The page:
You might want to secure your seat belt and make sure that your Kevlar is all where is it is supposed to be. This is a non-stop, rock’em, sock’em high-speed chase of a novel, a dizzying dash through an underworld of cops, criminals, and those caught in the middle, screeching stops, and doubling backs, hard lefts, harder rights, and Saturn V level acceleration. Once you catch your breath after finishing the final pages I expect you’ll find yourself realizing just what a treat it has been.

CONCLUSION: The Force is not just a great cop book, it is a great book, period, a Shakespearean tragedy of high ideals brought low, with one of the great cop characters of all time. The Force is an instant classic.

NOTE: This review originally was posted on Goodreads. Don Winslow picture courtesy of Milanonera.com
Sunday, June 18, 2017

The Castle Doctrine by Craig Schaefer (Reviewed by Mihir Wanchoo)


Order The Castle Doctrine HERE
Read Fantasy Book Critic's review of The Long Way Down 
Read Fantasy Book Critic's review of The White Gold Score 
Read Fantasy Book Critic's review of Redemption Song 
Read Fantasy Book Critic's review of The Living End 
Read Fantasy Book Critic's review of A Plain-Dealing Villain
Read Fantasy Book Critic's review of The Killing Floor Blues
Read Fantasy Book Critic's review of Winter's Reach 
Read Fantasy Book Critic's review of The Instruments Of Control 
Read Fantasy Book Critic's review of Harmony Black
Read Fantasy Book Critic's review of Red Knight Falling
Read Fantasy Book Critic's review of Glass Predator

AUTHOR INFORMATION: Craig Schaefer was born in Chicago and wanted to be a writer since a very young age. His writing was inspired by Elmore Leonard, Richard Stark, Clive Barker & H. P. Lovecraft. After reaching his 40th birthday he decided to give in to his passion and since then has released twelve novels in the last three years. He currently lives in Joliet, Illinois and loves visiting museums and libraries for inspiration. 



OFFICIAL BOOK BLURB: Out of prison and back on the streets, Daniel Faust returns home to a city on fire. The Chicago mob is making their play for control of Las Vegas, with an army of gunmen and a lethal shapeshifter on their side, while Daniel's friend Jennifer marshals the forces of the Vegas underworld. Staying on the sidelines isn't an option, especially when a Metro detective orders him to get the war under control -- and if he can't, he'll expose Daniel's secrets to the FBI.

It's a bad time for ghosts of the past to come calling, but Damien Ecko is on his way with a hit list and a legion of walking corpses. Marked for death by the courts of hell, the mad necromancer plans on making sure that everyone who framed him, Daniel first and foremost, dies along with him.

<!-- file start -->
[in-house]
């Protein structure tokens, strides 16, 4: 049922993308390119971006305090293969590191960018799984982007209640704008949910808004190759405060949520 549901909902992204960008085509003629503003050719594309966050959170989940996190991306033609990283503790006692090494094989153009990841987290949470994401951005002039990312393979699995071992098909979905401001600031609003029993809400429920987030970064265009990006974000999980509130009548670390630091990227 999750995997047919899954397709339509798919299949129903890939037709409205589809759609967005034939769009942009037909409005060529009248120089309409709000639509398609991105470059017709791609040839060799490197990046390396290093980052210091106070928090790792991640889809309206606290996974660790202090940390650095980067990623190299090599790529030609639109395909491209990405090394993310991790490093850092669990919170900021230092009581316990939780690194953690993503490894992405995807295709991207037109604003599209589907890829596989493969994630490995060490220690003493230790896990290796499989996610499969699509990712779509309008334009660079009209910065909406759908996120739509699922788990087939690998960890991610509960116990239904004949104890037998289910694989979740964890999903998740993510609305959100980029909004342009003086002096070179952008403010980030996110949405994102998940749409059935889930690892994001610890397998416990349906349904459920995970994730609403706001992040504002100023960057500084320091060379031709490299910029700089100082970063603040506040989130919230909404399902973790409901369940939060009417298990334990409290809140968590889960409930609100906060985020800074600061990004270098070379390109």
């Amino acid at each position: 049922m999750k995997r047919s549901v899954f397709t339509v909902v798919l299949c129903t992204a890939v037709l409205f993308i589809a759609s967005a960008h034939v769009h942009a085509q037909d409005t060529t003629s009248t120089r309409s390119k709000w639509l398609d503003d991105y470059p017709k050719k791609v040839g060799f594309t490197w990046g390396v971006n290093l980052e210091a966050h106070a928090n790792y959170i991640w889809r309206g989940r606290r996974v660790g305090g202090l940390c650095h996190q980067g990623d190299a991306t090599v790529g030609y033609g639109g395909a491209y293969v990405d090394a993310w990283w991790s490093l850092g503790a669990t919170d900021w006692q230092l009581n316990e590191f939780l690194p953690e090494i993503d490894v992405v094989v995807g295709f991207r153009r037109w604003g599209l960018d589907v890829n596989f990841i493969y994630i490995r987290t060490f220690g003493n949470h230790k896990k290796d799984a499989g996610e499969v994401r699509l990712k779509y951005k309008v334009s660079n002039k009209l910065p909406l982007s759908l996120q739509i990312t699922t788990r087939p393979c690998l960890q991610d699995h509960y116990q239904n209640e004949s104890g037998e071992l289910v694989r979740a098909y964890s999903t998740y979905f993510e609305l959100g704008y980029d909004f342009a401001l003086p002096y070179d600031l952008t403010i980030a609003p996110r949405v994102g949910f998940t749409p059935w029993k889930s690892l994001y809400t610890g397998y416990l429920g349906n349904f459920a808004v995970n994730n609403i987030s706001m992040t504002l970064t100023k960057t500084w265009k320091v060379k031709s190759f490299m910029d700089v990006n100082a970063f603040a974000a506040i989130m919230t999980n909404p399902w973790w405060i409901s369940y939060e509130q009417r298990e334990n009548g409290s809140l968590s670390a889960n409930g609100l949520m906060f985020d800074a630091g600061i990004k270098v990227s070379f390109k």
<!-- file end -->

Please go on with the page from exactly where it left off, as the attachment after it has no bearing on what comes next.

Hunted by the living and the dead, pushed to his limits, Daniel will have to be smarter, faster, and more ruthless than he's ever been. He'll need to call upon new, dark powers, and darker allies. His enemies thought they took everything he had. They couldn't take his hunger. When this war is over, Daniel Faust will rise like a phoenix...or go down in flames.


FORMAT/INFO: The Castle Doctrine is 310 pages long divided over forty-four chapters with a prologue, an epilogue and an afterword. Narration is in the first-person, via Daniel Faust solely and different third-person narratives for the prologue and epilogue. This is the sixth volume of The Daniel Faust series. 



September 27, 2016 marked the North American paperback and e-book publication of The Castle Doctrine and it was self-published by the author. Cover art and design is by James T. Egan of Bookfly Design.

CLASSIFICATION: Featuring a cast of anti-heroes and with a magician con-man as the protagonist, the Daniel Faust series is Richard Stark's Parker crossed with The Dresden Files and set in Las Vegas. 



OVERVIEW/ANALYSIS: The Castle Doctrine is the sixth book and like The Living End brings to a solid conclusion one of the main plot arcs introduced in A Plain-Dealing Villain. With this being the sixth book, I'll have to discuss some plot and character details which will be spoiler-ific (in a mostly minor way) for the preceding volumes so be warned.

The plot opens after the events of The Killing Floor Blues when Daniel has returned to Las Vegas and is enjoying his newfound freedom. He plans to start with a new identity and is laying down the foundation for it when he finds out that Damien Ecko is gunning for him. Ecko has been slowly targeting those he believes to be special to Faust and he’s been making his way to Las Vegas. All of this while the Chicago mob is making moves on the Las Vegas scene and it's up to Jennifer and her fellow gang affiliates to thwart them. Faust is forced to take counter measures against Ecko, help out Jennifer and will have to finally take a stand and figure out what does he want to do with his life.